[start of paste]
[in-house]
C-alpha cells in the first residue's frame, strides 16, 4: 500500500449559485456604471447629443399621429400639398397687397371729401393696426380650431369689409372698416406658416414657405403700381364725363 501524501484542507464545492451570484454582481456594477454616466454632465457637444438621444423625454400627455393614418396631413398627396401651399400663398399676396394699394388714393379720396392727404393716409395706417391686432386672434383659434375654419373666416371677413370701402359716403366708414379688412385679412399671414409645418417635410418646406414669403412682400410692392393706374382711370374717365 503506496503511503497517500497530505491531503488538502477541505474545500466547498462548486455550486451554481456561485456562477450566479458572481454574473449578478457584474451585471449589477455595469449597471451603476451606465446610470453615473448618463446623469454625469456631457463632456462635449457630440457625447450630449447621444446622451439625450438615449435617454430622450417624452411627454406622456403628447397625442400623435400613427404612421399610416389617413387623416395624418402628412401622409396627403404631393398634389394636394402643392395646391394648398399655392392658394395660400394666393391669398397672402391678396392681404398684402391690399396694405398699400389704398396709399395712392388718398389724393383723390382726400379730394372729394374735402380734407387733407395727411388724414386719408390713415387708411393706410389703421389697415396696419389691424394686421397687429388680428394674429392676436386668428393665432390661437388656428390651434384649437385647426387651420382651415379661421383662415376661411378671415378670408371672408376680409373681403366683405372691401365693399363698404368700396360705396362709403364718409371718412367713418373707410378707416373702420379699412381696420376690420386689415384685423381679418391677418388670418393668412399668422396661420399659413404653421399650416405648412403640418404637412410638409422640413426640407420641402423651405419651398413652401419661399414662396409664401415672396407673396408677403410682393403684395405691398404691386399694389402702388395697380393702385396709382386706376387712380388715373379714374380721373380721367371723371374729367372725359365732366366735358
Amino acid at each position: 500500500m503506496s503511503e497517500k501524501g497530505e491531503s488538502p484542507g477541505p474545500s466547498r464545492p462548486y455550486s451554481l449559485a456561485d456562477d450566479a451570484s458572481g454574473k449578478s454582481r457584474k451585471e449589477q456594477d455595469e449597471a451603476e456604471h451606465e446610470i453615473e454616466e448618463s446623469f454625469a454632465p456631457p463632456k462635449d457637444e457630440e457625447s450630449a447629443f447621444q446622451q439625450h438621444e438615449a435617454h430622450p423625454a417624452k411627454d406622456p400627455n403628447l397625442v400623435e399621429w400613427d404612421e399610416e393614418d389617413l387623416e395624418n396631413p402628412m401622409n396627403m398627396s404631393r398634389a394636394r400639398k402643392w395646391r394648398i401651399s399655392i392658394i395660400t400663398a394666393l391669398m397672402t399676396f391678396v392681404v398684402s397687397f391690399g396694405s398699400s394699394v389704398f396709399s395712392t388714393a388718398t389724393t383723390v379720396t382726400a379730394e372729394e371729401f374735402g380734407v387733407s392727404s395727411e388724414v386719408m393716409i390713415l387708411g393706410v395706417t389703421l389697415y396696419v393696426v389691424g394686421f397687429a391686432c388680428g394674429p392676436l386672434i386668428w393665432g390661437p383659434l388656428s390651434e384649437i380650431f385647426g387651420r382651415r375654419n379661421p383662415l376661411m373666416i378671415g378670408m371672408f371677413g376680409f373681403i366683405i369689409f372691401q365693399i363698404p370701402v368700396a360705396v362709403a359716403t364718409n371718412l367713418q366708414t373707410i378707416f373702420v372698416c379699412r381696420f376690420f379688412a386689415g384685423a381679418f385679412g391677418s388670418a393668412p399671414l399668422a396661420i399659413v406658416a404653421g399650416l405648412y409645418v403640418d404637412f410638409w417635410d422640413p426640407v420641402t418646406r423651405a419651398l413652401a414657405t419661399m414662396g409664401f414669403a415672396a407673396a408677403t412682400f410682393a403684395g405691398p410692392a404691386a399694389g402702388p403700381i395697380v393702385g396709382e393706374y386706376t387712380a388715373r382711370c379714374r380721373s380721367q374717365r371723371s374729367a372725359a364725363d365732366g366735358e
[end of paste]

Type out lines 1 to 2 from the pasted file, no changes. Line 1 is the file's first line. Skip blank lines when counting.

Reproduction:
[in-house]
C-alpha cells in the first residue's frame, strides 16, 4: 500500500449559485456604471447629443399621429400639398397687397371729401393696426380650431369689409372698416406658416414657405403700381364725363 501524501484542507464545492451570484454582481456594477454616466454632465457637444438621444423625454400627455393614418396631413398627396401651399400663398399676396394699394388714393379720396392727404393716409395706417391686432386672434383659434375654419373666416371677413370701402359716403366708414379688412385679412399671414409645418417635410418646406414669403412682400410692392393706374382711370374717365 503506496503511503497517500497530505491531503488538502477541505474545500466547498462548486455550486451554481456561485456562477450566479458572481454574473449578478457584474451585471449589477455595469449597471451603476451606465446610470453615473448618463446623469454625469456631457463632456462635449457630440457625447450630449447621444446622451439625450438615449435617454430622450417624452411627454406622456403628447397625442400623435400613427404612421399610416389617413387623416395624418402628412401622409396627403404631393398634389394636394402643392395646391394648398399655392392658394395660400394666393391669398397672402391678396392681404398684402391690399396694405398699400389704398396709399395712392388718398389724393383723390382726400379730394372729394374735402380734407387733407395727411388724414386719408390713415387708411393706410389703421389697415396696419389691424394686421397687429388680428394674429392676436386668428393665432390661437388656428390651434384649437385647426387651420382651415379661421383662415376661411378671415378670408371672408376680409373681403366683405372691401365693399363698404368700396360705396362709403364718409371718412367713418373707410378707416373702420379699412381696420376690420386689415384685423381679418391677418388670418393668412399668422396661420399659413404653421399650416405648412403640418404637412410638409422640413426640407420641402423651405419651398413652401419661399414662396409664401415672396407673396408677403410682393403684395405691398404691386399694389402702388395697380393702385396709382386706376387712380388715373379714374380721373380721367371723371374729367372725359365732366366735358